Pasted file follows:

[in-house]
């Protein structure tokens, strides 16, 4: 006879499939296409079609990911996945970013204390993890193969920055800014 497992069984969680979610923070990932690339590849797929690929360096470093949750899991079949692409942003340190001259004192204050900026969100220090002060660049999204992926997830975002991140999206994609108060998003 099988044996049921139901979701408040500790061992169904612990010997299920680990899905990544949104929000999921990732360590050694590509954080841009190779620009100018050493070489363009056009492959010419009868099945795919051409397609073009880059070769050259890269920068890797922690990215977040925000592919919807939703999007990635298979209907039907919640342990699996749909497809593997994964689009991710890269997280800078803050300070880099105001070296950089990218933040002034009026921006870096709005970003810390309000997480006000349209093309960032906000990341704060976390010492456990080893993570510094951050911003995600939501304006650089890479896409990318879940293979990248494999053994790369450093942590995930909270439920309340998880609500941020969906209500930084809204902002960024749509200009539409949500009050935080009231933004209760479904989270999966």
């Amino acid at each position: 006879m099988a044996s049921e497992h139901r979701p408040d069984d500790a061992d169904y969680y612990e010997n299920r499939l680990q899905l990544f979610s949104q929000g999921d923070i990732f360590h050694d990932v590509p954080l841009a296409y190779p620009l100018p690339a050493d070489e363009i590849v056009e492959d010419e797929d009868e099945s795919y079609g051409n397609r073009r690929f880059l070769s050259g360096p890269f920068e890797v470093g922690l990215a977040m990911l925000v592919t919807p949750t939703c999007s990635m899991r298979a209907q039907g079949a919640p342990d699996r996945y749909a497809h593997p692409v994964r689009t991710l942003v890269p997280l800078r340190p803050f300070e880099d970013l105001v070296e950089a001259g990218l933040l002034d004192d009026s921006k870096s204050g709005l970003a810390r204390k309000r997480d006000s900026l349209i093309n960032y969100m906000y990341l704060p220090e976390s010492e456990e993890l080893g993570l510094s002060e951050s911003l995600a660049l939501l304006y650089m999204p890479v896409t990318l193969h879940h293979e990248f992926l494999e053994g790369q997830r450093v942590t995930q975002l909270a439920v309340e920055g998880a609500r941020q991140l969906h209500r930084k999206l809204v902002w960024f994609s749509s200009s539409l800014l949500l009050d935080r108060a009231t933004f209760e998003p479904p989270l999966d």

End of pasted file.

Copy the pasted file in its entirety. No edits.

[in-house]
């Protein structure tokens, strides 16, 4: 006879499939296409079609990911996945970013204390993890193969920055800014 497992069984969680979610923070990932690339590849797929690929360096470093949750899991079949692409942003340190001259004192204050900026969100220090002060660049999204992926997830975002991140999206994609108060998003 099988044996049921139901979701408040500790061992169904612990010997299920680990899905990544949104929000999921990732360590050694590509954080841009190779620009100018050493070489363009056009492959010419009868099945795919051409397609073009880059070769050259890269920068890797922690990215977040925000592919919807939703999007990635298979209907039907919640342990699996749909497809593997994964689009991710890269997280800078803050300070880099105001070296950089990218933040002034009026921006870096709005970003810390309000997480006000349209093309960032906000990341704060976390010492456990080893993570510094951050911003995600939501304006650089890479896409990318879940293979990248494999053994790369450093942590995930909270439920309340998880609500941020969906209500930084809204902002960024749509200009539409949500009050935080009231933004209760479904989270999966």
């Amino acid at each position: 006879m099988a044996s049921e497992h139901r979701p408040d069984d500790a061992d169904y969680y612990e010997n299920r499939l680990q899905l990544f979610s949104q929000g999921d923070i990732f360590h050694d990932v590509p954080l841009a296409y190779p620009l100018p690339a050493d070489e363009i590849v056009e492959d010419e797929d009868e099945s795919y079609g051409n397609r073009r690929f880059l070769s050259g360096p890269f920068e890797v470093g922690l990215a977040m990911l925000v592919t919807p949750t939703c999007s990635m899991r298979a209907q039907g079949a919640p342990d699996r996945y749909a497809h593997p692409v994964r689009t991710l942003v890269p997280l800078r340190p803050f300070e880099d970013l105001v070296e950089a001259g990218l933040l002034d004192d009026s921006k870096s204050g709005l970003a810390r204390k309000r997480d006000s900026l349209i093309n960032y969100m906000y990341l704060p220090e976390s010492e456990e993890l080893g993570l510094s002060e951050s911003l995600a660049l939501l304006y650089m999204p890479v896409t990318l193969h879940h293979e990248f992926l494999e053994g790369q997830r450093v942590t995930q975002l909270a439920v309340e920055g998880a609500r941020q991140l969906h209500r930084k999206l809204v902002w960024f994609s749509s200009s539409l800014l949500l009050d935080r108060a009231t933004f209760e998003p479904p989270l999966d």